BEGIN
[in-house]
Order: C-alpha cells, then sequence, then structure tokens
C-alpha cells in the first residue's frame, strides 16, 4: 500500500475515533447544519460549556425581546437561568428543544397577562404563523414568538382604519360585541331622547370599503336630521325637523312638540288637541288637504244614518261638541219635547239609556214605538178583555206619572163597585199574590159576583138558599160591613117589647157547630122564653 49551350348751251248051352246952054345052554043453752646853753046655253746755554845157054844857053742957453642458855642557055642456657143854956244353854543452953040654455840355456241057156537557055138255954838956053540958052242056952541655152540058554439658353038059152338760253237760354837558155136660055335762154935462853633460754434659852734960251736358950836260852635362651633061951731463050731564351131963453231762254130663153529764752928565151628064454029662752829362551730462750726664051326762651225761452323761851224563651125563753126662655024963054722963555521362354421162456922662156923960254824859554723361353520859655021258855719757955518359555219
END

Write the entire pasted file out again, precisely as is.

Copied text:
[in-house]
Order: C-alpha cells, then sequence, then structure tokens
C-alpha cells in the first residue's frame, strides 16, 4: 500500500475515533447544519460549556425581546437561568428543544397577562404563523414568538382604519360585541331622547370599503336630521325637523312638540288637541288637504244614518261638541219635547239609556214605538178583555206619572163597585199574590159576583138558599160591613117589647157547630122564653 49551350348751251248051352246952054345052554043453752646853753046655253746755554845157054844857053742957453642458855642557055642456657143854956244353854543452953040654455840355456241057156537557055138255954838956053540958052242056952541655152540058554439658353038059152338760253237760354837558155136660055335762154935462853633460754434659852734960251736358950836260852635362651633061951731463050731564351131963453231762254130663153529764752928565151628064454029662752829362551730462750726664051326762651225761452323761851224563651125563753126662655024963054722963555521362354421162456922662156923960254824859554723361353520859655021258855719757955518359555219